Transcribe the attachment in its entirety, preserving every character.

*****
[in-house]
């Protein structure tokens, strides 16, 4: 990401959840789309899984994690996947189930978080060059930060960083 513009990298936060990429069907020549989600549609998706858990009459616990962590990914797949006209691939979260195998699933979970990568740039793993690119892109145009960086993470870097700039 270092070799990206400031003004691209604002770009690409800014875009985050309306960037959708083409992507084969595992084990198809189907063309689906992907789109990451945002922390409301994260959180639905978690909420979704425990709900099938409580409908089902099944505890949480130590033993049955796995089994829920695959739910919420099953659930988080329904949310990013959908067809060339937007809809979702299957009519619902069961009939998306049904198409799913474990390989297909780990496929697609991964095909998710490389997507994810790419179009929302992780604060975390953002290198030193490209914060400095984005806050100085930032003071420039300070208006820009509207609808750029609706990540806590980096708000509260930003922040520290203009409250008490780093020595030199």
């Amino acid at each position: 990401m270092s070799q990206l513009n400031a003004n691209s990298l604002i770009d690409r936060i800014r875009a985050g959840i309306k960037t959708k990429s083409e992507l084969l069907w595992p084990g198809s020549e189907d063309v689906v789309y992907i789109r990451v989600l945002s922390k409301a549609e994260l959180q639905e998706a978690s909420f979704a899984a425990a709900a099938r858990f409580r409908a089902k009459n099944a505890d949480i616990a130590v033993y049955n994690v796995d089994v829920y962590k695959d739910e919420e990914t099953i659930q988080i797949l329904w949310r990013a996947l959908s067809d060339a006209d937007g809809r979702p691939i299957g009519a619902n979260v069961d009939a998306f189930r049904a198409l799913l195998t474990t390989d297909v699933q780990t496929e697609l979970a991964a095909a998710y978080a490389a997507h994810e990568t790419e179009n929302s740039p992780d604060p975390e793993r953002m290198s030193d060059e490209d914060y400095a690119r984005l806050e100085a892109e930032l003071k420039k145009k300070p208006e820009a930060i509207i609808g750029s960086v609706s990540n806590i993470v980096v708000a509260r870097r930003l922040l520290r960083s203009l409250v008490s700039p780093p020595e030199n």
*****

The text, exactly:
[in-house]
């Protein structure tokens, strides 16, 4: 990401959840789309899984994690996947189930978080060059930060960083 513009990298936060990429069907020549989600549609998706858990009459616990962590990914797949006209691939979260195998699933979970990568740039793993690119892109145009960086993470870097700039 270092070799990206400031003004691209604002770009690409800014875009985050309306960037959708083409992507084969595992084990198809189907063309689906992907789109990451945002922390409301994260959180639905978690909420979704425990709900099938409580409908089902099944505890949480130590033993049955796995089994829920695959739910919420099953659930988080329904949310990013959908067809060339937007809809979702299957009519619902069961009939998306049904198409799913474990390989297909780990496929697609991964095909998710490389997507994810790419179009929302992780604060975390953002290198030193490209914060400095984005806050100085930032003071420039300070208006820009509207609808750029609706990540806590980096708000509260930003922040520290203009409250008490780093020595030199």
């Amino acid at each position: 990401m270092s070799q990206l513009n400031a003004n691209s990298l604002i770009d690409r936060i800014r875009a985050g959840i309306k960037t959708k990429s083409e992507l084969l069907w595992p084990g198809s020549e189907d063309v689906v789309y992907i789109r990451v989600l945002s922390k409301a549609e994260l959180q639905e998706a978690s909420f979704a899984a425990a709900a099938r858990f409580r409908a089902k009459n099944a505890d949480i616990a130590v033993y049955n994690v796995d089994v829920y962590k695959d739910e919420e990914t099953i659930q988080i797949l329904w949310r990013a996947l959908s067809d060339a006209d937007g809809r979702p691939i299957g009519a619902n979260v069961d009939a998306f189930r049904a198409l799913l195998t474990t390989d297909v699933q780990t496929e697609l979970a991964a095909a998710y978080a490389a997507h994810e990568t790419e179009n929302s740039p992780d604060p975390e793993r953002m290198s030193d060059e490209d914060y400095a690119r984005l806050e100085a892109e930032l003071k420039k145009k300070p208006e820009a930060i509207i609808g750029s960086v609706s990540n806590i993470v980096v708000a509260r870097r930003l922040l520290r960083s203009l409250v008490s700039p780093p020595e030199n």